I deeply regret that Jews feel they have to be concerned about this film. I regret even more that their fears have such a good foundation in history. And yes, I regret even more that their fears are well-founded on current events, on the frightening explosion of anti-Semitism we see today. I fear very much that it is going to get worse. But I would like to tell the Jews that their fears are misdirected. The Jews have never had better friends than conservative Christians in the United States today. I grew up in one of these churches, and I can tell you that I have never heard one anti-Semitic statement from anyone who shared my religious beliefs. Quite the contrary, many churches teach that the Jews are still God's people, and that God's blessing to Abraham still applies. Every Christian church teaches that we are to love our neighbor (the second-greatest commandment), that God loves all people, that each of us individually is responsible for Christ's death. These teachings are not compatible with the kind of hostility that Jews seem to fear from us.
That said, I'd like to explain why Christians have reacted so strongly (and often over-reacted) to Jewish criticisms. Shore tries to make us understand how much respect Jews feel for the sages of the Sanhedrin that the movie treats so shabbily. But do he and other Jewish writers understand the reverence that Christians have for the story of Christ's passion? It is not a mere historical event, but a deeply moving and personal story of the suffering that Jesus suffered on my behalf. This is not to say that the story should be above criticism, but that some circumspection is called for. How would Jews like it if Christians took to lecturing them in public about offensive parts of the Torah and instructing them that they need to modify the parts that Christians don't like? I hardly need to guess that the reaction would be at least as heated as the Christian reaction has been to the similar presumption of some Jewish writers.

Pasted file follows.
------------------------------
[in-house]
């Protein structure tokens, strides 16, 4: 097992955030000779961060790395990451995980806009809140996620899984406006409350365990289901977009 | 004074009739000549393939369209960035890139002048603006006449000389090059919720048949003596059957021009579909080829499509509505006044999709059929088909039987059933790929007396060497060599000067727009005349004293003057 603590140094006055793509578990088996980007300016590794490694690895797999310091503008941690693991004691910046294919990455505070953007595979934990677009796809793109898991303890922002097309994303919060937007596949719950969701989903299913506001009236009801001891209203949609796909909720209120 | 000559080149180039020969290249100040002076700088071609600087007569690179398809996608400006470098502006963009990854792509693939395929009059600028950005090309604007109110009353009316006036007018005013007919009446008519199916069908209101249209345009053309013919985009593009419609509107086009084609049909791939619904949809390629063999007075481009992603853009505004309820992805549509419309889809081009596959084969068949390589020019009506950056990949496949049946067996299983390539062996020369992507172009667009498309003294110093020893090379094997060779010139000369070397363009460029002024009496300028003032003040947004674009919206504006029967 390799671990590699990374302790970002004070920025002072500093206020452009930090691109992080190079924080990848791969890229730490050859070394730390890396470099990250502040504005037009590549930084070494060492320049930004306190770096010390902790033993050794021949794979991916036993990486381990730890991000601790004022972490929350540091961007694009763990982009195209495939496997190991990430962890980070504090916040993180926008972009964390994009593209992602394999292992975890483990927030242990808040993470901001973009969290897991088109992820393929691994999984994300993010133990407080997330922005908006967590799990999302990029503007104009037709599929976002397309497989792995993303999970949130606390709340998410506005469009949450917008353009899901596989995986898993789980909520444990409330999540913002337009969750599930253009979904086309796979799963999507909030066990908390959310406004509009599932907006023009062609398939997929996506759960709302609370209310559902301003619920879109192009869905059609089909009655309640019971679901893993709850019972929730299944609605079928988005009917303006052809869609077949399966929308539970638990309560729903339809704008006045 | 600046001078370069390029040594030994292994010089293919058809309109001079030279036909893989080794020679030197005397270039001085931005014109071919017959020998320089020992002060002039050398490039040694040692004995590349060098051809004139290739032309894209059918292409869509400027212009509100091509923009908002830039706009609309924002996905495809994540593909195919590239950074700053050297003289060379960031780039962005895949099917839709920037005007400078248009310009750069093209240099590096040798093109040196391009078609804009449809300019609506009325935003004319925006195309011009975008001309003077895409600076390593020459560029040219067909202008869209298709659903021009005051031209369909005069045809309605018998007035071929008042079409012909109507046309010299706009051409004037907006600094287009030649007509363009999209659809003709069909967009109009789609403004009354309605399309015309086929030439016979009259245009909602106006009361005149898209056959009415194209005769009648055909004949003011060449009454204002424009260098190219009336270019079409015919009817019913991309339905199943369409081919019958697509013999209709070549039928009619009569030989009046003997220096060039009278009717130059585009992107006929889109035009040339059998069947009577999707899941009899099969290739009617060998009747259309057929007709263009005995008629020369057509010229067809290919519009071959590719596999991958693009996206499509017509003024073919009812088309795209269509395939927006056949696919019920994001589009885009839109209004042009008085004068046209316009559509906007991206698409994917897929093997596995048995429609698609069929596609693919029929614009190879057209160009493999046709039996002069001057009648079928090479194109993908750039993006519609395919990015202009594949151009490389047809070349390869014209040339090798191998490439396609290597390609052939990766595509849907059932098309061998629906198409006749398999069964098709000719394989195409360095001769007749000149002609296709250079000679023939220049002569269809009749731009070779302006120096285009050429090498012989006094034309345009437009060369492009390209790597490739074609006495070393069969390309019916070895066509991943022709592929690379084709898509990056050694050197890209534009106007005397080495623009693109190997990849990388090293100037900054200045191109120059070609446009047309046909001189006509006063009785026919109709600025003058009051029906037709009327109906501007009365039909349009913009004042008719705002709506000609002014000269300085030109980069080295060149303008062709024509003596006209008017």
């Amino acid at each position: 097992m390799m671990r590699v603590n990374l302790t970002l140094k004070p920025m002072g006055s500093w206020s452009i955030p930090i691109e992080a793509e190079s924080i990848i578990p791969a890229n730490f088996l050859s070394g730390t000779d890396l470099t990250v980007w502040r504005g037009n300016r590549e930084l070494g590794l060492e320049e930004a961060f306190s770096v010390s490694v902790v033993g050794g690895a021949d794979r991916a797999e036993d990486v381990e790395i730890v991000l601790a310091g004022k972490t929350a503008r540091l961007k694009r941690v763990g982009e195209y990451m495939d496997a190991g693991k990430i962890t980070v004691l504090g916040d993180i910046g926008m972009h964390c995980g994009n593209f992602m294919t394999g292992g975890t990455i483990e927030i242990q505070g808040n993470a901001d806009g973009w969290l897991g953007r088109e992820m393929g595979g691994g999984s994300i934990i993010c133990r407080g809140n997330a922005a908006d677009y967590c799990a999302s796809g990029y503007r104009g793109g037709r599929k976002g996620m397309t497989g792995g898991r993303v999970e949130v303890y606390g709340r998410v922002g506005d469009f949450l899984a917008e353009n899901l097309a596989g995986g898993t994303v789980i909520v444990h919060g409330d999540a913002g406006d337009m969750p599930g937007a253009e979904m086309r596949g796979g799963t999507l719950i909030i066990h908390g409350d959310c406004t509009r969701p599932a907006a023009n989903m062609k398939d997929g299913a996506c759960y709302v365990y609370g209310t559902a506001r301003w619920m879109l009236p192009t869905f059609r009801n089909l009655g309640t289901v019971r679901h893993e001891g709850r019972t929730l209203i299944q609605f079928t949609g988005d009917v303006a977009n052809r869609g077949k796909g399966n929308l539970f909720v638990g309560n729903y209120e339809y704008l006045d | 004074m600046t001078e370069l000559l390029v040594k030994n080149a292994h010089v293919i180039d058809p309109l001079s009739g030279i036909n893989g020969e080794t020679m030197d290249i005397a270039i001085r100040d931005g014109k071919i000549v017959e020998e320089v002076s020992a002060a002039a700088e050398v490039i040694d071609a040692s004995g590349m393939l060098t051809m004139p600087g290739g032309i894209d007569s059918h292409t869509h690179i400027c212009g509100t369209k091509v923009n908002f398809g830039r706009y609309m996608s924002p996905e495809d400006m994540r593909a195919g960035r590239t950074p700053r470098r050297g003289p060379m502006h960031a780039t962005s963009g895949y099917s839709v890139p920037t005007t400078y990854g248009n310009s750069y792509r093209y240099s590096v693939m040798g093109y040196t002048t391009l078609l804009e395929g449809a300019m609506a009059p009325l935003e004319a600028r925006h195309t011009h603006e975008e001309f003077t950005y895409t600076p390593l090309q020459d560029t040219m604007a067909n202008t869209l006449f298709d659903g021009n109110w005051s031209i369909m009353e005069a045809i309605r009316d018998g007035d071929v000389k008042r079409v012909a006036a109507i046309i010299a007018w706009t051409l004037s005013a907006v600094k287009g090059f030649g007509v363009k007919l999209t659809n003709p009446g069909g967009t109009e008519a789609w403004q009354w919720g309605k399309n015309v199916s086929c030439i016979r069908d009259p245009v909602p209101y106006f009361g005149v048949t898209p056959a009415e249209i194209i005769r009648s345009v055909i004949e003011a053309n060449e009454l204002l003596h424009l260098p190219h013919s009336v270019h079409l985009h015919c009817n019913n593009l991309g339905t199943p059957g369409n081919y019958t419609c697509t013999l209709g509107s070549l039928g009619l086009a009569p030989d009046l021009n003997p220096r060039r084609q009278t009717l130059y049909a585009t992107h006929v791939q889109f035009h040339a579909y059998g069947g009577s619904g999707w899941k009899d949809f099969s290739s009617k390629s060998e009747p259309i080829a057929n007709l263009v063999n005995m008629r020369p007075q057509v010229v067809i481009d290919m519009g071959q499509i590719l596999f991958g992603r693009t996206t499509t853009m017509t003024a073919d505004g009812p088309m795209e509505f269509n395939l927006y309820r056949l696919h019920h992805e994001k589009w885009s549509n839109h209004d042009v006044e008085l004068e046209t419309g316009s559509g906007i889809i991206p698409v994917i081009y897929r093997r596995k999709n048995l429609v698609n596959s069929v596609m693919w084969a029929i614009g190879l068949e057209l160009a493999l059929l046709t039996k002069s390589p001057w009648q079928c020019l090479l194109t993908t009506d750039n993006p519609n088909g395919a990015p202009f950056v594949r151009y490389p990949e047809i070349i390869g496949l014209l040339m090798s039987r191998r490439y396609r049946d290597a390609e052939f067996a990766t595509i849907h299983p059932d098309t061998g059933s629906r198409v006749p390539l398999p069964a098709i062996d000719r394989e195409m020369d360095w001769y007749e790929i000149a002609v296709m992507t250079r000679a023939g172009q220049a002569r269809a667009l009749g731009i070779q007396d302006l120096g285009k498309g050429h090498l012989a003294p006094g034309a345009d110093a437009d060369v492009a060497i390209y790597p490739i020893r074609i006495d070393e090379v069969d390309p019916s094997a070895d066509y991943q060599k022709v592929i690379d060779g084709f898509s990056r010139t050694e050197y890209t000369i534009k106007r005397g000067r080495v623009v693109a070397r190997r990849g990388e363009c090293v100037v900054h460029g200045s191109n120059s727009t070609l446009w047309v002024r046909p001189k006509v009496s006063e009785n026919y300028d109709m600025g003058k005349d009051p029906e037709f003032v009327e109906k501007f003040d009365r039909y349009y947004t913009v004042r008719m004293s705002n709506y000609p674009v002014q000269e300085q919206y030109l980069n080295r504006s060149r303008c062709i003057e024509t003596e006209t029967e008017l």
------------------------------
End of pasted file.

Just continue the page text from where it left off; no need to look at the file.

As to the film, Shore argues that
no attempt is made to understand the Jewish view of the same events. This means no sympathy or understanding of the Jews is possible
but Mr. Shore, you do not understand the Christian view of the events. Understanding of the people in the crowd is central to the story, because the crowd is us. It is not just some ancient Jews who shouted for his death, it was all of us. I suppose it is impossible to convince someone who does not share the faith, but I tell you, this is what Christians find so moving about the crucifixion: it isn't because I feel his lashes as he is beaten, it is because I feel my hand on the whip. This movie is no more likely to lead a true Christian to hate Jews than to hate himself.
NEA is a terrorist organization
Readers at Eschaton
are shocked, shocked